Objectives. A relationship between depression and smoking has been documented; however, little attention has focused on ethnic variability in how this relationship is manifested. Thus, we examined the interaction between ethnicity and significant depressive symptoms on smoking status. Design. A random digit dial survey (Minnesota Needs Assessment Survey) that oversampled ethnic minorities assessed demographics, smoking status, and depressive symptoms (Patient Health Questionnaire-2 [PHQ-2]). We examined the prevalence of current smoking between individuals with and without depressive symptoms within ethnic group and the interaction of depressive symptoms by ethnic group on smoking status. Results. Of 16,981 participants, 20.8% were current smokers, and 7.7% reported significant depressive symptoms on the PHQ-2 (score ≥ 3). Ethnic differences were observed in smoking rates (Asians 17.2%, Latinos 19.0%, Whites 20.4%, African-Americans 23.4%, American Indians 51.2%) and depressive symptoms (Asians 4.9%, Latinos 13.1%, Whites 7.0%, African-Americans 19.1%, American Indians 12.5%). Depressive symptoms were associated with a higher prevalence of smoking among Whites (34.5% vs. 19.4%), African-Americans (43.6% vs. 18.9%), and American Indians (81.9% vs. 47.1%), but not among Latinos (14.5% vs. 19.7%) or Asians (19.6% vs. 17.1%). The interaction between ethnicity and depressive symptomatology on current smoking was significant (p=0.02) among Latinos relative to Whites, controlling for other demographics. Conclusion. The relationship between depressive symptoms and smoking differs by ethnicity, particularly for Latinos. Understanding these differences may contribute to the development of culturally specific interventions.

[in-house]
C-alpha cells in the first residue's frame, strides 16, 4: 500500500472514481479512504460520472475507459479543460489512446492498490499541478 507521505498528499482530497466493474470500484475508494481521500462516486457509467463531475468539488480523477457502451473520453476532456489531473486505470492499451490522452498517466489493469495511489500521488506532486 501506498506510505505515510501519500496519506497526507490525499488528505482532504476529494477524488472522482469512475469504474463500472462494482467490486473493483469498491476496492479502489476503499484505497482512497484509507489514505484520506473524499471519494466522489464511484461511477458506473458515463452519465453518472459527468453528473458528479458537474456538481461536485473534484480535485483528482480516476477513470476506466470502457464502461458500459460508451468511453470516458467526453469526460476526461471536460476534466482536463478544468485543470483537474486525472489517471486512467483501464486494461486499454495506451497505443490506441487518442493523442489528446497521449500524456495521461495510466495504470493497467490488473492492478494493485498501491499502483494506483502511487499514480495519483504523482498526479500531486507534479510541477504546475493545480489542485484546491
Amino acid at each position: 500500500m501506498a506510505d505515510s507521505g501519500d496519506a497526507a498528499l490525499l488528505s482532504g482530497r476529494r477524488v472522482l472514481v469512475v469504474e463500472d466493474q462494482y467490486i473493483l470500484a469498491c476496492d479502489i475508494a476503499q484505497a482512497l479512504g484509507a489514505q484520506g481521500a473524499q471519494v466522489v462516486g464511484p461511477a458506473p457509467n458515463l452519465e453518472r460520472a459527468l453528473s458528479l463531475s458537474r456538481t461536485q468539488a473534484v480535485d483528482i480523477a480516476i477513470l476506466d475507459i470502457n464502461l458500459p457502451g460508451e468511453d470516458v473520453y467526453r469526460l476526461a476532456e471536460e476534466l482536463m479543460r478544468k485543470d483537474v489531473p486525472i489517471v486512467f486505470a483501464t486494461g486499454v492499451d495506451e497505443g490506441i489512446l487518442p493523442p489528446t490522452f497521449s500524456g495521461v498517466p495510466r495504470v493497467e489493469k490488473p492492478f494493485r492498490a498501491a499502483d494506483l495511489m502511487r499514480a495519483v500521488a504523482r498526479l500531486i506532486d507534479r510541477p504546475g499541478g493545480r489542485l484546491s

ASJC Scopus subject areas
- Public Health, Environmental and Occupational Health
- Cultural Studies
- Arts and Humanities (miscellaneous)